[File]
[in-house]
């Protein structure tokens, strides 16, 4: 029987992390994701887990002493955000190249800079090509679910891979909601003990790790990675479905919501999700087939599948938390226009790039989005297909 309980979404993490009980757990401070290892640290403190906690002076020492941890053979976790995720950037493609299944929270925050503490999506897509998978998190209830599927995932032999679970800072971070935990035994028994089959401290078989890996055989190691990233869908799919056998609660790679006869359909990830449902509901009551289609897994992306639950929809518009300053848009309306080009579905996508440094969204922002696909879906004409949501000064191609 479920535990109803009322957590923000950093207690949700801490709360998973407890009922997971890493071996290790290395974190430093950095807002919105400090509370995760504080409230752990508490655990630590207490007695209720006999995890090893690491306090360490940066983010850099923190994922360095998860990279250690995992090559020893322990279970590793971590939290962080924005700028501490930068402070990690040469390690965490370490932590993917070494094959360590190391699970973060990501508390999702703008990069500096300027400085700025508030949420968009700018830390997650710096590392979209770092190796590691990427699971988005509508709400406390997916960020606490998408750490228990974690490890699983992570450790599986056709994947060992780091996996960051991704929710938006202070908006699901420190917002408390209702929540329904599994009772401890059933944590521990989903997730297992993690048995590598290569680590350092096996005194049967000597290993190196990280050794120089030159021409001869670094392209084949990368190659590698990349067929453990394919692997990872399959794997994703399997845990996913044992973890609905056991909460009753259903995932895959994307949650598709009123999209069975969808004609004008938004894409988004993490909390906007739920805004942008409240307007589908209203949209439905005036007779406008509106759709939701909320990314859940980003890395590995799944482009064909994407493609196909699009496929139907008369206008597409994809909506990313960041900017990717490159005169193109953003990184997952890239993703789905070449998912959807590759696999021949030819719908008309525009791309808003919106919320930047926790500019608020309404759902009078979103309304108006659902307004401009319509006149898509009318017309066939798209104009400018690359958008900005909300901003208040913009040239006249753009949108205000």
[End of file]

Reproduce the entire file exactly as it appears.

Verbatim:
[in-house]
């Protein structure tokens, strides 16, 4: 029987992390994701887990002493955000190249800079090509679910891979909601003990790790990675479905919501999700087939599948938390226009790039989005297909 309980979404993490009980757990401070290892640290403190906690002076020492941890053979976790995720950037493609299944929270925050503490999506897509998978998190209830599927995932032999679970800072971070935990035994028994089959401290078989890996055989190691990233869908799919056998609660790679006869359909990830449902509901009551289609897994992306639950929809518009300053848009309306080009579905996508440094969204922002696909879906004409949501000064191609 479920535990109803009322957590923000950093207690949700801490709360998973407890009922997971890493071996290790290395974190430093950095807002919105400090509370995760504080409230752990508490655990630590207490007695209720006999995890090893690491306090360490940066983010850099923190994922360095998860990279250690995992090559020893322990279970590793971590939290962080924005700028501490930068402070990690040469390690965490370490932590993917070494094959360590190391699970973060990501508390999702703008990069500096300027400085700025508030949420968009700018830390997650710096590392979209770092190796590691990427699971988005509508709400406390997916960020606490998408750490228990974690490890699983992570450790599986056709994947060992780091996996960051991704929710938006202070908006699901420190917002408390209702929540329904599994009772401890059933944590521990989903997730297992993690048995590598290569680590350092096996005194049967000597290993190196990280050794120089030159021409001869670094392209084949990368190659590698990349067929453990394919692997990872399959794997994703399997845990996913044992973890609905056991909460009753259903995932895959994307949650598709009123999209069975969808004609004008938004894409988004993490909390906007739920805004942008409240307007589908209203949209439905005036007779406008509106759709939701909320990314859940980003890395590995799944482009064909994407493609196909699009496929139907008369206008597409994809909506990313960041900017990717490159005169193109953003990184997952890239993703789905070449998912959807590759696999021949030819719908008309525009791309808003919106919320930047926790500019608020309404759902009078979103309304108006659902307004401009319509006149898509009318017309066939798209104009400018690359958008900005909300901003208040913009040239006249753009949108205000």